Teaching Reading—the Detour
About ten or eleven years ago, my friend Andrew Kern came to speak at The Geneva School in Winter Park, Florida. I hate to admit it, but I don’t recall the specific topic of the talk he gave to the parents and faculty assembled in the gymnasium that day. What I do recall, however, is a point he made about teaching reading in the grammar school. It was something of an aside, but it has had a profound effect on my career in education.
Rather than taking sides in the familiar debate between the two most popular methods for teaching reading—phonics and whole-language—Andrew took a detour. He told us how he enjoyed reading Shakespeare’s sonnets with his grammar-school–aged daughter and, more importantly, how much she enjoyed the experience, too. He reflected on the fact that while she really had no idea what Shakespeare was saying (I can often relate), she delighted in the sound of his words and the cadence of his poetry. The point of Andrew’s aside was that his daughter’s experience was not simply a matter of play; it was grammar education at its most basic. For, what our discussions of method tend to omit but which all true education depends upon, is that we begin reading with the stories we love.
Like many, I came to Christian classical education seeking a better method than what is offered in progressive education. So, when Andrew introduced the topic of teaching reading, I had expected him to vindicate the traditional phonics method, to state once and for all why it was truly classical and the whole-language method merely modern. What I heard instead was that I had come asking the wrong question. Determining how to teach reading is an important consideration, of course, but it is not the most important consideration. As long as we approach education from the question of method—even if we choose better and more traditional methods over the fashionable, progressive ones—we are still firmly in the camp of modern education. For, as Lewis shows us unforgettably in The Abolition of Man, traditional education is not a matter of mastering methods or techniques, but about forming habits and ordering affections. We make our departure from the modern educational project when questions of method are framed within larger questions: What stories ought our children to love? and How best can we arrange that meeting?
At the time, I took Andrew’s aside as a helpful piece of advice for teaching literature to children. Mental note: Read poetry aloud at least part of the time. From my perspective all these years later, I have begun to see his insight for what it truly is: the point at which the liberal arts tradition confronts our merely modern imaginations. Education is fundamentally about cultivating loves, not mastering techniques. The seed Andrew planted that day has come to full-flower in my own philosophy of education. When it comes to reading—indeed, when it comes to education in general—it is not primarily a question of what we do or how we do it, but of what we love.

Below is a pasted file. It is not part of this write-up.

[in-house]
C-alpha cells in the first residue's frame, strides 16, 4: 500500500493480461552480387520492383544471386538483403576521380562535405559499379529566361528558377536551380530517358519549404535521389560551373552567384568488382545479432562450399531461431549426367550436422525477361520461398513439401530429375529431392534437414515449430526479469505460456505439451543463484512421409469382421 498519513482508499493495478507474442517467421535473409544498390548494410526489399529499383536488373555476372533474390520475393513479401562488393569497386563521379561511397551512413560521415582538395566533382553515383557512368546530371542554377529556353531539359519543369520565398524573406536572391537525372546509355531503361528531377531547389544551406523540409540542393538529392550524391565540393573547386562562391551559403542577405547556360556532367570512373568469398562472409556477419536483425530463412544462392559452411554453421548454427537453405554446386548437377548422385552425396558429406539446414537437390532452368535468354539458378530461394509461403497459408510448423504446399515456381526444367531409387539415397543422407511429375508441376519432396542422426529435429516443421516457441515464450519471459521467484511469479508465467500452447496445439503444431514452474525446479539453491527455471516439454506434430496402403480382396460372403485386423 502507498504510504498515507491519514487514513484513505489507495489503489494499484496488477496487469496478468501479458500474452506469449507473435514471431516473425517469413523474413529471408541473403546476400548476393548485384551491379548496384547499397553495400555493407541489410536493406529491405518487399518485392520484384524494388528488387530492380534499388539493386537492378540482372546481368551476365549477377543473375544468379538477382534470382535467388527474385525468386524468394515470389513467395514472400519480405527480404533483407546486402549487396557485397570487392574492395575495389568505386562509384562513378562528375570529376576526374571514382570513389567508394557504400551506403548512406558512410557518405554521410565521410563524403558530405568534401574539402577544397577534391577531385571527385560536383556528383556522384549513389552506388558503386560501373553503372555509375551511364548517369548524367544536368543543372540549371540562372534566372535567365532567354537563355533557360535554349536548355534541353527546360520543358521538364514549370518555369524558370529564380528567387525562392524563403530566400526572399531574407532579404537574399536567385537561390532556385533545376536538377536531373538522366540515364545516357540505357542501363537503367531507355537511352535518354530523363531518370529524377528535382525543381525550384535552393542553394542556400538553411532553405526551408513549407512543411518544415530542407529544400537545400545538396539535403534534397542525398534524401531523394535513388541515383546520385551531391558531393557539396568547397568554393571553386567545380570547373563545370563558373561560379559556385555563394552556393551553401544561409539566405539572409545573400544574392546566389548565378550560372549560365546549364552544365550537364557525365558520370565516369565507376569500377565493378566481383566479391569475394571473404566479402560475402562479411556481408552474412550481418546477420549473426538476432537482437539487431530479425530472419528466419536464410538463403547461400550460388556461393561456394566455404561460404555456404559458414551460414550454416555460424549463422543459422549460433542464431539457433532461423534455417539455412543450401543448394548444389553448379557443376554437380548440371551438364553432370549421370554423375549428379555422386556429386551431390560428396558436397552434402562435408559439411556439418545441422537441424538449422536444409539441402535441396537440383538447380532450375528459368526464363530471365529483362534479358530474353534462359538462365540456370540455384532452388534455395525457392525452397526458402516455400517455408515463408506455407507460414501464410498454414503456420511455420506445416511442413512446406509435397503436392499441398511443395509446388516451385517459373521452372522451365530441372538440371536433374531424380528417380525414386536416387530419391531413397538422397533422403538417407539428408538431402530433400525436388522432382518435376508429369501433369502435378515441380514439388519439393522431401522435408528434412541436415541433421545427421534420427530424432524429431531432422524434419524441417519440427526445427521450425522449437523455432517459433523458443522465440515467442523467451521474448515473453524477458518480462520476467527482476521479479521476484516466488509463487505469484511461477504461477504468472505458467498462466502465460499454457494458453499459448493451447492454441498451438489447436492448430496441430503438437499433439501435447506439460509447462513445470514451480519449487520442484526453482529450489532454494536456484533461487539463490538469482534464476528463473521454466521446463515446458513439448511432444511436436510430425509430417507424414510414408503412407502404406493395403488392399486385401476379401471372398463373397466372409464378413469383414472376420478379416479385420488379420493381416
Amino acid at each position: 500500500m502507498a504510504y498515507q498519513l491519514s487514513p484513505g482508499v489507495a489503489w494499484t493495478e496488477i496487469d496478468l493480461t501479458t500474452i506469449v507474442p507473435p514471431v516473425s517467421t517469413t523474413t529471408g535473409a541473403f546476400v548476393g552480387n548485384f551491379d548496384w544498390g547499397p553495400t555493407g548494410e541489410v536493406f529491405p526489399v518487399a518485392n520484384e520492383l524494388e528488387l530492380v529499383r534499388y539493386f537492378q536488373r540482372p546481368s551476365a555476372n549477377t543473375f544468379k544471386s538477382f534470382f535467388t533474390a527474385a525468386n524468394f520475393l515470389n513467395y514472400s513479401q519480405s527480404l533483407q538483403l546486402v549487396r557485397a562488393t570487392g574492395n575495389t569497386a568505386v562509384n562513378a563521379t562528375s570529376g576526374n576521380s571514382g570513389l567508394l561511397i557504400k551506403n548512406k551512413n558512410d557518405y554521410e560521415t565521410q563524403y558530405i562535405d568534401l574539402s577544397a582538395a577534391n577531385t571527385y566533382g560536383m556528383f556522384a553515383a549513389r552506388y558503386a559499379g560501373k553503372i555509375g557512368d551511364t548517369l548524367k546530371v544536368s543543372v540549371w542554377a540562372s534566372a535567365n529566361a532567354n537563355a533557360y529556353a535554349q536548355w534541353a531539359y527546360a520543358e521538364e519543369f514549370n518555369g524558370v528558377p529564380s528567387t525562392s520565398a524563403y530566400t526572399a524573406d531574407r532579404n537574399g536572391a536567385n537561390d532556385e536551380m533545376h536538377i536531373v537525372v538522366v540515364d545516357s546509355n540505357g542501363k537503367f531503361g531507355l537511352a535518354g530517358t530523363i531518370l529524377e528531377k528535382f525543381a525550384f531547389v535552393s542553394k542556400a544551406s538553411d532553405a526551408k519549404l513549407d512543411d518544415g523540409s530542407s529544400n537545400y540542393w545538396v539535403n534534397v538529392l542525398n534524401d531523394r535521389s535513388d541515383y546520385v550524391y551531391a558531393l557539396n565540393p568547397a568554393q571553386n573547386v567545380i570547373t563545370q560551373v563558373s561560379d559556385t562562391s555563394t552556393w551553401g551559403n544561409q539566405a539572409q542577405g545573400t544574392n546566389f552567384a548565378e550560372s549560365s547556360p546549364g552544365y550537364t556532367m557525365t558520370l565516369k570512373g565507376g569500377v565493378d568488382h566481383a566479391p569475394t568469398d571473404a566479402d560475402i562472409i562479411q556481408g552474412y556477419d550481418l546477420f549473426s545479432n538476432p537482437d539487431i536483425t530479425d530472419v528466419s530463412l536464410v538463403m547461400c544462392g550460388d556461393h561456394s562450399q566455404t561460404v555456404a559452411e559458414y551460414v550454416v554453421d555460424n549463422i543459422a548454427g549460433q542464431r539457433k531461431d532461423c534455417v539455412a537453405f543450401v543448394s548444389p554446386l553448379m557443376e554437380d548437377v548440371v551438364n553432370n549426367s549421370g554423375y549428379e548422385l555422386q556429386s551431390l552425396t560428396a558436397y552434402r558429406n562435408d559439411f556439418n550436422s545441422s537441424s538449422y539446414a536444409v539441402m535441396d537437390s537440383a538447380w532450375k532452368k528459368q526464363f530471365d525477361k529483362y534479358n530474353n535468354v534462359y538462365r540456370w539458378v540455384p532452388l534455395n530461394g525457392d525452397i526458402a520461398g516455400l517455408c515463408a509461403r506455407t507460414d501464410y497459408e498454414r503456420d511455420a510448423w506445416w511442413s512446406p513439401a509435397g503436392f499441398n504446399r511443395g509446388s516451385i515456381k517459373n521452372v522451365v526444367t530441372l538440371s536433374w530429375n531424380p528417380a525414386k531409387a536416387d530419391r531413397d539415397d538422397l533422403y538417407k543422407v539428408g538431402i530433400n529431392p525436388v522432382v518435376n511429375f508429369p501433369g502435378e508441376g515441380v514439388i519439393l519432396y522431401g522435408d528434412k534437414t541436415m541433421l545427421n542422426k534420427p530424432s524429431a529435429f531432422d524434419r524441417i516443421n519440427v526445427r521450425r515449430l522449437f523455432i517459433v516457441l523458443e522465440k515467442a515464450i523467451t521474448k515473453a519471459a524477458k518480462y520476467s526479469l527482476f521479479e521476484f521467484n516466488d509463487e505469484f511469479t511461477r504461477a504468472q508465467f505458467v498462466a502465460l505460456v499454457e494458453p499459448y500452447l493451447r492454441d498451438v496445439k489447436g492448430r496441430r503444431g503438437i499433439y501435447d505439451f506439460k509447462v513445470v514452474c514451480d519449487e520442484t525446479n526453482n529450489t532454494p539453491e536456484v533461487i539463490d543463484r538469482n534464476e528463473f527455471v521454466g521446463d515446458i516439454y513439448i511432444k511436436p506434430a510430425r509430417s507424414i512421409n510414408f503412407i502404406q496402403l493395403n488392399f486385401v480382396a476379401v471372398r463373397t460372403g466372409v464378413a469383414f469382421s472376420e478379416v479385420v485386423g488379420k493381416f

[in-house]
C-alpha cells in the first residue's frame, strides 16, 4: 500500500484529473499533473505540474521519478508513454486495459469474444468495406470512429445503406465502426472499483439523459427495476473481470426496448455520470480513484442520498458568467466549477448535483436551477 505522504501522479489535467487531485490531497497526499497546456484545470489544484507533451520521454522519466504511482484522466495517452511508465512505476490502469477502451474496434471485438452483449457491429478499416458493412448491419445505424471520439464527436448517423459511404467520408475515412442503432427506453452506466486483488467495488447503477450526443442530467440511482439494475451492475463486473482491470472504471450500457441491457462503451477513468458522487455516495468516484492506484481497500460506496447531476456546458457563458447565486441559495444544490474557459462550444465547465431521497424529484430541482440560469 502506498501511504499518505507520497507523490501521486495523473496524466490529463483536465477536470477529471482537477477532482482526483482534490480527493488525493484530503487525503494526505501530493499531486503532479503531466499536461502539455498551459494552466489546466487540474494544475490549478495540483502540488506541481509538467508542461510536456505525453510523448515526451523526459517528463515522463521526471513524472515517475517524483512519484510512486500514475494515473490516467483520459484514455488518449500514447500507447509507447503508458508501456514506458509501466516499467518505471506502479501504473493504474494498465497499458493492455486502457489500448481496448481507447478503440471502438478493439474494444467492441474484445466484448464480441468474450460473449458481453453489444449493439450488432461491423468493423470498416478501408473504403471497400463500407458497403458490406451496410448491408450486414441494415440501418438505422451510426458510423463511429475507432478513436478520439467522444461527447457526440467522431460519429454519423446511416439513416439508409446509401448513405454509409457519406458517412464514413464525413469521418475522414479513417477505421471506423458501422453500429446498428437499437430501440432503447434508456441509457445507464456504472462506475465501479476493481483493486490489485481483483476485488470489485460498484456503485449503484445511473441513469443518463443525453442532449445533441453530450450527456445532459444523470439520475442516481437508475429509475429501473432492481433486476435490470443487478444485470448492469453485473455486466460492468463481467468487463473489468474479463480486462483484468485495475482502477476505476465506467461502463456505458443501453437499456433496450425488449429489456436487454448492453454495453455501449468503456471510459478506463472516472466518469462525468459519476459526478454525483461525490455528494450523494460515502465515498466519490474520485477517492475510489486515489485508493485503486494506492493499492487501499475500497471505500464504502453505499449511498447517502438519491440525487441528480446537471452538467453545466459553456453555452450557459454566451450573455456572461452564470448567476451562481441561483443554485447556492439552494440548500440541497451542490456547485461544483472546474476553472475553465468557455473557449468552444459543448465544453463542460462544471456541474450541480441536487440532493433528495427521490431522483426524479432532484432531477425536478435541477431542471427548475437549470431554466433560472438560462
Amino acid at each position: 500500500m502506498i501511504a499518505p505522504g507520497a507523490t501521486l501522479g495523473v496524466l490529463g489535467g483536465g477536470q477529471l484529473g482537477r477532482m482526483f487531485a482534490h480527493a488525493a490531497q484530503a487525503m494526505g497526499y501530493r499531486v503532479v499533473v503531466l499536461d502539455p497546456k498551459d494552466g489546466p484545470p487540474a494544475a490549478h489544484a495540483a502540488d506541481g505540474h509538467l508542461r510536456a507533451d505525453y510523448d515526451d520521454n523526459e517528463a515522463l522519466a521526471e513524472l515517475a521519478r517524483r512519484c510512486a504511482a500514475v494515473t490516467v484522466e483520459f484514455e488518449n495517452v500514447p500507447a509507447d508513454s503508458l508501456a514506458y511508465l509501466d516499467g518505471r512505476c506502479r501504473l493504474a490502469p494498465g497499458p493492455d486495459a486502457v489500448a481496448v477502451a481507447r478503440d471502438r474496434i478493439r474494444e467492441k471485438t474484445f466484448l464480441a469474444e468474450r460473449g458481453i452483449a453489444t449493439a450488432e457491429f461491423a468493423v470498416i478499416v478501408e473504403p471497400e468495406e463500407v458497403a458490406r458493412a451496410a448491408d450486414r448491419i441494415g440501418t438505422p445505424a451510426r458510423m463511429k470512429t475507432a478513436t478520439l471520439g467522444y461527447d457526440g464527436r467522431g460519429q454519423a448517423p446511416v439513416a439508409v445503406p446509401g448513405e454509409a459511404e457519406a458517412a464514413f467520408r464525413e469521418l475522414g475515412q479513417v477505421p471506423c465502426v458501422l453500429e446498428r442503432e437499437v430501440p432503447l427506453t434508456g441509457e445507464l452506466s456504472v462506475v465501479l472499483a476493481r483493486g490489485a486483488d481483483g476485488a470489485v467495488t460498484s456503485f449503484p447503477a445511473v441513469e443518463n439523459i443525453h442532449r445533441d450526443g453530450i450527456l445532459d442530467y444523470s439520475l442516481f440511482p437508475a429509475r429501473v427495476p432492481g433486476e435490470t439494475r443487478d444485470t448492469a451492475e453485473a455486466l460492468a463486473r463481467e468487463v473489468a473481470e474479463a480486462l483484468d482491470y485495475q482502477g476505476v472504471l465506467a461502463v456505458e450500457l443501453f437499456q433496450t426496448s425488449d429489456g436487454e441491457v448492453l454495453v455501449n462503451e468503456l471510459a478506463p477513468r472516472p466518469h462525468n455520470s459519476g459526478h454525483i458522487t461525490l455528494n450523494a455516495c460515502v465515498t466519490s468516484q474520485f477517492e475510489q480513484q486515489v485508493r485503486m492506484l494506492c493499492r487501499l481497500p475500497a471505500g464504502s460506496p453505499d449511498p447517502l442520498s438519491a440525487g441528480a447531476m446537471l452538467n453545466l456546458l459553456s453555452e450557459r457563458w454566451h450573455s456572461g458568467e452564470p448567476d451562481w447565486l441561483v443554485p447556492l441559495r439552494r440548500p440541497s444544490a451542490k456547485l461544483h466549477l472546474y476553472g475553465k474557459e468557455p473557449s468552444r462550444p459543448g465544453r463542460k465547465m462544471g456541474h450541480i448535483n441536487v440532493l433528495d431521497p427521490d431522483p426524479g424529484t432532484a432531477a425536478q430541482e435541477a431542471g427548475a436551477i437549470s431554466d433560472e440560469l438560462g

Like Martha in Luke 10:41–42, we Christian classical educators are “anxious and troubled about many things.” So, like Martha, we must be reminded that “one thing is necessary.” Before we are careful about identifying phonograms or introducing new vocabulary words, we must first place our students at the feet of stories or poems—indeed, at the feet of language itself—and help to awaken a sense of what the philosopher Josef Pieper calls receptive openness or attentive silence. That is to say, we must help our students to choose, like Mary, that good portion that will not be taken away from them.
What if we began to think of grammar-school education not primarily as providing the building blocks for later education—as providing so much grist for the dialectical mill—but as cultivating a character of loving contemplation of whatever is true, good, lovely, or of good report? For Pieper, our children’s education is not all that is at stake here, but also the survival of human culture.
Inspired by Pieper’s insight, and by St. Paul’s words to the Ephesians, I’m beginning to think of the goal of grammar education in terms of seeing the truth in love. Part of learning to see the truth, of course, is learning how to read—learning grammar and history and geography and all the other things that go into understanding a work of literature. But the insight coming from the heart of the liberal arts tradition is that all of our efforts must begin in receptive openness and issue in loving contemplation of the beauty that is the splendor of truth.
“They seem a bit above my likes and dislikes, so to speak,” answered Sam slowly. “It don’t seem to matter what I think about them. They are quite different from what I expected—so old and young, and so gay and sad, as it were.”
—The Fellowship of the Ring